CS 578 / ECE 578:  Cyber-Security

Course Information Objectives and Syllabus | Prerequisites | Course Schedule and Materials | Announcements and Deadlines | Homeworks | Grading | 

Fall  2017
School of Electrical Engineering and Computer Science
Oregon State University

Course Information


Dr. Attila A. Yavuz


Kelley Engineering Center (KEC) 3065



URL: http://web.engr.oregonstate.edu/~yavuza/


ROG 230


MW 2:00 PM -3:20  PM

Office hours:

Monday 4:30 PM – 6:00 PM at KEC 3065
Mr.  Muslum Ozgur Ozmen
TA Email:  ozmenmu@oregonstate.edu
TA Office hours:  Wednesday: 4:30 PM - 5:30 PM
Friday: 2:00 PM - 3:00 PM

Course Objectives and Syllabus

This course covers basic concepts and techniques incyber-security such as risks and vulnerabilities, applied cryptography and various network security protocols. This course focuses on essential security services such as authentication, confidentiality, integrity, and availability applied to networking systems. This course also explores fundamental techniques including authentication protocols, group key establishment, trusted intermediaries and public key infrastructures. This course aims providing a range of broad topics to incoming graduate students, with guest and advanced topic lectures from several OSU cyber-security experts. This will enable students to select a cyber-security path that is most suitable for their interest.  By the end of this course, successful students will have a good understanding of basic cryptographic tools, building blocks, their use in cyber-security protocols and various aspects of network security essentials. This course will prepare students for competitive R&D positions in the cybersecurity and network security field.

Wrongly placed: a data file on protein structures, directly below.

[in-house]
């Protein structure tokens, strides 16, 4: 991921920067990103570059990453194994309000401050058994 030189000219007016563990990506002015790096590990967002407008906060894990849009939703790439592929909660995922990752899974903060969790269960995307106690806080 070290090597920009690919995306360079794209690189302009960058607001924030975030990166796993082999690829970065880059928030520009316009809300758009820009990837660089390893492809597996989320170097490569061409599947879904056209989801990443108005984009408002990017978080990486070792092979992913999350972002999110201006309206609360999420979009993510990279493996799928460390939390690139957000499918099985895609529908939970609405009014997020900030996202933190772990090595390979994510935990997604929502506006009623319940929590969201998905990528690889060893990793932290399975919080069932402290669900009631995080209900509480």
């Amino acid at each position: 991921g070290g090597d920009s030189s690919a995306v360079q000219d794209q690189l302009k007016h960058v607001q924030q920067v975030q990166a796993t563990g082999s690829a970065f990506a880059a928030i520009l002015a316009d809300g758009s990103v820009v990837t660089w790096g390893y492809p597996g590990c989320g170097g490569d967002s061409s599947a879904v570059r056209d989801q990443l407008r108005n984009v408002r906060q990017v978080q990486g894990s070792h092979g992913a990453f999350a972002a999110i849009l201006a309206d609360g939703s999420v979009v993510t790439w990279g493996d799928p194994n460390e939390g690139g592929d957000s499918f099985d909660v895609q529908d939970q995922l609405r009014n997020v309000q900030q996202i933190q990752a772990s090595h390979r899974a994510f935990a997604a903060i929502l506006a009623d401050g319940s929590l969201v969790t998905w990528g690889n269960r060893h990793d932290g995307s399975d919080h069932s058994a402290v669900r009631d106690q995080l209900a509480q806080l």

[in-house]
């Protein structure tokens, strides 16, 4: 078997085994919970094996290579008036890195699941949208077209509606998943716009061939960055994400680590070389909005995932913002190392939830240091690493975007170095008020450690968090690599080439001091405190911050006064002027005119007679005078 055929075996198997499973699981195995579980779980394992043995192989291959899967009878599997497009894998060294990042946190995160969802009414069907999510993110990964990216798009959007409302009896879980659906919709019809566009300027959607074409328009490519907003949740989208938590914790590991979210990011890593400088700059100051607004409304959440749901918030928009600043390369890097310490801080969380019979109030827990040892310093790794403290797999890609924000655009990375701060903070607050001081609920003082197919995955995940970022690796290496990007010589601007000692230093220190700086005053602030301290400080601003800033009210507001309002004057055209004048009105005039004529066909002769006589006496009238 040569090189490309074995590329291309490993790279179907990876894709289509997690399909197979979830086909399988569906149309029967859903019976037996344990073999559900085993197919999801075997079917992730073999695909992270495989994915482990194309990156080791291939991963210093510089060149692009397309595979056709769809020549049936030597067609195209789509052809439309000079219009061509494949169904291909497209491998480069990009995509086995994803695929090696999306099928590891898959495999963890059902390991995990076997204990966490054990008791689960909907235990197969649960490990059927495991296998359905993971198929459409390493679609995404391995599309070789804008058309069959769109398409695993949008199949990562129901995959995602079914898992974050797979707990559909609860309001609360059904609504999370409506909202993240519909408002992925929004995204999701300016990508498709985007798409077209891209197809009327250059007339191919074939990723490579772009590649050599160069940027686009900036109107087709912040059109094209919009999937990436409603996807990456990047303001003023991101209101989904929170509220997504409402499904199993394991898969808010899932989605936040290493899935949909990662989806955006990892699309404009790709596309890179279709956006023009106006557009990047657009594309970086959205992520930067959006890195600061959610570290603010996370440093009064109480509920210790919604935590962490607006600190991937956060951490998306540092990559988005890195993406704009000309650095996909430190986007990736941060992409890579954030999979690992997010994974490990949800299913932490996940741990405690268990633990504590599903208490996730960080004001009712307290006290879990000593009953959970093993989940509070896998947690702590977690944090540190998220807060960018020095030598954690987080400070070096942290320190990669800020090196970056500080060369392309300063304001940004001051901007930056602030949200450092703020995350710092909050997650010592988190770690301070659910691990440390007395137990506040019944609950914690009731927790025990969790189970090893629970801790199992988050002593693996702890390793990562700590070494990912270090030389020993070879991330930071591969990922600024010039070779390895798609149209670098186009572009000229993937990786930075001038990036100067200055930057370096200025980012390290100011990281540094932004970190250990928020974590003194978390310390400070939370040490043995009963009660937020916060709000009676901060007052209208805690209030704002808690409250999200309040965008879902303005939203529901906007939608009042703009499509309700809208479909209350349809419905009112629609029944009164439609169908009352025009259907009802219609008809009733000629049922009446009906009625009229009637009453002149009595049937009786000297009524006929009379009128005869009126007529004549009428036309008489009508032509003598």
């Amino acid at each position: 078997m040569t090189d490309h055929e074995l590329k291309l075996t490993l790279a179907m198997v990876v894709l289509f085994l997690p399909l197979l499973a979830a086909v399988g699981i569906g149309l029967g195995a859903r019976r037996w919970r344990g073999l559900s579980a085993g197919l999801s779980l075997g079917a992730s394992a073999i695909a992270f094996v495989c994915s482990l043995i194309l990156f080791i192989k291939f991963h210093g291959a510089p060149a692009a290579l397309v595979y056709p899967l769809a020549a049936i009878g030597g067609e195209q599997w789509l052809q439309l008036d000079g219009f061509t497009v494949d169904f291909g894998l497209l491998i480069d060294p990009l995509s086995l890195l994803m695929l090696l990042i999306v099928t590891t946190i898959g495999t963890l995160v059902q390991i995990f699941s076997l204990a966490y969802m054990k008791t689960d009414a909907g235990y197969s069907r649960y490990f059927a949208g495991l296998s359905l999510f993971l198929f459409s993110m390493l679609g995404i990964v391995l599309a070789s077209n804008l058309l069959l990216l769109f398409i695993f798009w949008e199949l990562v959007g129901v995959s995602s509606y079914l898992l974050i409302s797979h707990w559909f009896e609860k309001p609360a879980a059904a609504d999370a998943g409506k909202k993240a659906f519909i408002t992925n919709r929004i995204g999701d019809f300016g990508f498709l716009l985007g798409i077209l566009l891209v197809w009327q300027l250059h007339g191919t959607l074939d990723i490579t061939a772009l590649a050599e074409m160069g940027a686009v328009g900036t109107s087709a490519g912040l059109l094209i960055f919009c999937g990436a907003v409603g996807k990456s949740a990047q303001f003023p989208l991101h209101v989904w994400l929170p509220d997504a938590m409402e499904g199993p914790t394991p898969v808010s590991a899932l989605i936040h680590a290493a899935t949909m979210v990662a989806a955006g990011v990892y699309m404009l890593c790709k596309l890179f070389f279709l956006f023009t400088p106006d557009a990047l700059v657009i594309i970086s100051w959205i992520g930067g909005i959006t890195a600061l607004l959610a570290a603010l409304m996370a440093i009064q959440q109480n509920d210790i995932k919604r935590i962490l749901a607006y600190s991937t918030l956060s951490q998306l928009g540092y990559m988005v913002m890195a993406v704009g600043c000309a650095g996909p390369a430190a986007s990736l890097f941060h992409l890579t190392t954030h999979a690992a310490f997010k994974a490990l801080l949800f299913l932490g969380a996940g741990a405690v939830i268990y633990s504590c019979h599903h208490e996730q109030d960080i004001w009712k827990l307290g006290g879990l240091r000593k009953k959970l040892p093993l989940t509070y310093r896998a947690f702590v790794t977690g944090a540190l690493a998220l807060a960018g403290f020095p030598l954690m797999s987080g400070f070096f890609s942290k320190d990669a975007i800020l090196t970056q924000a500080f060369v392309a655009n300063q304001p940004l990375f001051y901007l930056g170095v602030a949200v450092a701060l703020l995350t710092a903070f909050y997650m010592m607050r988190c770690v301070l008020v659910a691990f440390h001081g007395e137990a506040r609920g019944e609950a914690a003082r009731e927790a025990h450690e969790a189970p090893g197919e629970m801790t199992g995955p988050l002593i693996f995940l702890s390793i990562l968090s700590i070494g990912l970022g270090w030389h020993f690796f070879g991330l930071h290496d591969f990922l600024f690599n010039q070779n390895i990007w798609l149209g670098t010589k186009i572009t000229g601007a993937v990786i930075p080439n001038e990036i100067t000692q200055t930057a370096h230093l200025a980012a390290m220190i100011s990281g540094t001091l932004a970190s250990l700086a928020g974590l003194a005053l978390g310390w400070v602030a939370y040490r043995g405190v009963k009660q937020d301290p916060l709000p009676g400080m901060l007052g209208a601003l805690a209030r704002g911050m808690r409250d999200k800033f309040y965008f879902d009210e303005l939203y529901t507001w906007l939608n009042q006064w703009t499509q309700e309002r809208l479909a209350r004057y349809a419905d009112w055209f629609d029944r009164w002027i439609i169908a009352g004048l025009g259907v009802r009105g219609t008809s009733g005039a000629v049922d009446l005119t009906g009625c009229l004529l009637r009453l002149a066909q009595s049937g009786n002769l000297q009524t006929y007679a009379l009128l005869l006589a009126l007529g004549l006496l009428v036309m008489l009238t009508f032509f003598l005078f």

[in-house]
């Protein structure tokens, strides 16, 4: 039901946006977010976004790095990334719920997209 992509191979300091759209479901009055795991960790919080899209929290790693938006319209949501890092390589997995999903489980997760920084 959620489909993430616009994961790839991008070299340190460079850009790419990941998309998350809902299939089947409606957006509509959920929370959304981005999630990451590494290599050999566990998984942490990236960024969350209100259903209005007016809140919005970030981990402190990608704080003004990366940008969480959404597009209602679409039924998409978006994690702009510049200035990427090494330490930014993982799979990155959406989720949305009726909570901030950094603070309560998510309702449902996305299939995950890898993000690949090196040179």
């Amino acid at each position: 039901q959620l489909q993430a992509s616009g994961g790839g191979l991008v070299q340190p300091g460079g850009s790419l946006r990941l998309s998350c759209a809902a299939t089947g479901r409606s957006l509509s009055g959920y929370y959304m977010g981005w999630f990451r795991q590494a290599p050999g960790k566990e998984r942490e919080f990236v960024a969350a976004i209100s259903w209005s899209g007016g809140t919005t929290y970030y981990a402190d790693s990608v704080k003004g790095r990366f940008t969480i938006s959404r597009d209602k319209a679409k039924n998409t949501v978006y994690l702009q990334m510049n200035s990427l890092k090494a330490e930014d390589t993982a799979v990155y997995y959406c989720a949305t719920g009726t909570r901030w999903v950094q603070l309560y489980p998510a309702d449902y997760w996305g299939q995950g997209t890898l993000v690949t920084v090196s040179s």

Please see syllabus


A basic understanding of computer networks, algorithms and mathematical concepts are recommended. 

Course Schedule and Materials

The details of scheduling and course material (e.g., research papers, slides) will be provided as the course progresses. The material will be provided (generally) a few days advance. Students are strongly suggested to read research papers and slides before coming to the class. The material will be non-trivial and prior reading/familiarity will be very helpful.

No textbook is required. Handouts (i.e., lecture slides) and reading papers will be provided during the term (check the course website regularly for updates).  However, some optional books that may be useful, includes but are not limited to:

• Charlie Kaufman, Radia Perlman, and Mike Speciner, “Network Security: Private Communication in a Public World”, Second Edition, Prentice Hall.        

• Douglas R. Stinson, “Cryptography Theory and Practice, 3rd edition".

• Jonathan Katz & Yehuda Lindell , “Introduction to Modern Cryptography”.

Remark: The below schedule, topics and paper/presentations are tentative, it will be updated frequently, please check accordingly:

Date Topics  Materials/Slides

Week 1


Discussion on the course content and Syllabus

Basic security concepts and starting fundamental building blocks


Week 2

Fundamental Building Blocks

1) Cryptographic Hash Functions and Their Use
     I) Basics:
    a) Merkle-Damgard
    b) Essential properties
    c) Security requirements
    d)  Birthday paradox
     II) Use of Crypto Hashes
     a) Commitment
     b) Hash-based Message Authentication Code (HMAC)

Important  Hash-based Primitives
a) OTSs         
 b) Hash-chains and S/KEY
     c) Merkle-Hash tree

2) Block ciphers
    a) Design principles
    b) DES basics, AES


Basic Cont's

Cryptographic Hash Functions and Their Applications

Hash-based Authentication Primitives-I

Block Ciphers

Week 3